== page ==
Col. Gilbert A. Youngberg — Florida Chief of Army Corps of Engineers, in 1922

The nation’s third president, Thomas Jefferson, constantly fought Alexander Hamilton, first Treasury Secretary under President George Washington, over Hamilton’s liberal views of the Constitution. Jefferson believed in a strict construction of the Constitution. Adamantly opposed to Hamilton’s support of a standing (permanent) army, Jefferson supported the Military Peace Establishment Act, which founded the U. S. Military Academy at West Point.

Col. Gilbert A. Youngberg, Florida Chief of the Army Engineers (1922). Courtesy, Rollins College, Winter Park, Fla.
Col. Gilbert A. Youngberg, Florida Chief of the Army Engineers (1922). Courtesy, Rollins College, Winter Park, Fla.

Jefferson believed the federal government should train its best soldiers to survey but not build inland waterways, roads, and bridges as army engineers. In fact, because the Academy believed that French engineering produced better infrastructure based on more solid concepts over British engineering, West Point cadets read their engineering textbooks in French in the early years. Moreover, cadets who graduated in the top ten percent of their class were able to choose their areas of military service after graduation.

A crucial appointment by the Chief of Engineers in Washington, D.C., in 1922 led to the appointment of Col. Gilbert Albin Youngberg as Florida Chief of Engineers.  Youngberg emphasized the importance of assembling economic data to support Florida’s case for the federalizing of the privately owned old Florida East Coast Canal and its conversion into the toll-free, federally controlled, Intracoastal Waterway.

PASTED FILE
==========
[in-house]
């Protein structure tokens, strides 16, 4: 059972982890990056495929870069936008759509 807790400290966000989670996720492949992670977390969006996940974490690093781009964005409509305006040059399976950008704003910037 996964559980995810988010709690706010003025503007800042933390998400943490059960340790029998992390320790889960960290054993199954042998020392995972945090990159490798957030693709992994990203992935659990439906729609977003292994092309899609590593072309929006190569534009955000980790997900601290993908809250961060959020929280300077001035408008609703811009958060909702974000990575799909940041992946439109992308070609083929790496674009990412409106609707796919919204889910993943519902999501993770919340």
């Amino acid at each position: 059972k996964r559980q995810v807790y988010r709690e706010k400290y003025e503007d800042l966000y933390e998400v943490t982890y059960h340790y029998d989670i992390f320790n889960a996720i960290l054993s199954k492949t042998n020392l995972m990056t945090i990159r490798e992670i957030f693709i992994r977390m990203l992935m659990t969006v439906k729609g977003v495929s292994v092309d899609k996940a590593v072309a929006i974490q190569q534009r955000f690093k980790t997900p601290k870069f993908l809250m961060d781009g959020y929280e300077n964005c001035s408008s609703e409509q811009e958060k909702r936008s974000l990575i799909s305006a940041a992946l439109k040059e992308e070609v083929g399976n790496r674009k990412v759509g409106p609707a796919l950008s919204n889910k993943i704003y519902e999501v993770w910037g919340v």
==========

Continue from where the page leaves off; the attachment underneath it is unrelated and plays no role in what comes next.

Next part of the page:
Five years later, in 1927, Youngberg put together a strong brief in support of a federal takeover of the East Coast Canal, later incorporated in House Document 586.  Acting on Youngberg’s support, Congress approved federalization as long as the State of Florida turned over to the federal government free and clear the old canal, the necessary right-of-way for enlargement to a depth of eight feet and a width of seventy-five feet, and provide the land for the deposit of spoil.  In exchange, the government would enlarge and maintain the waterway in perpetuity.

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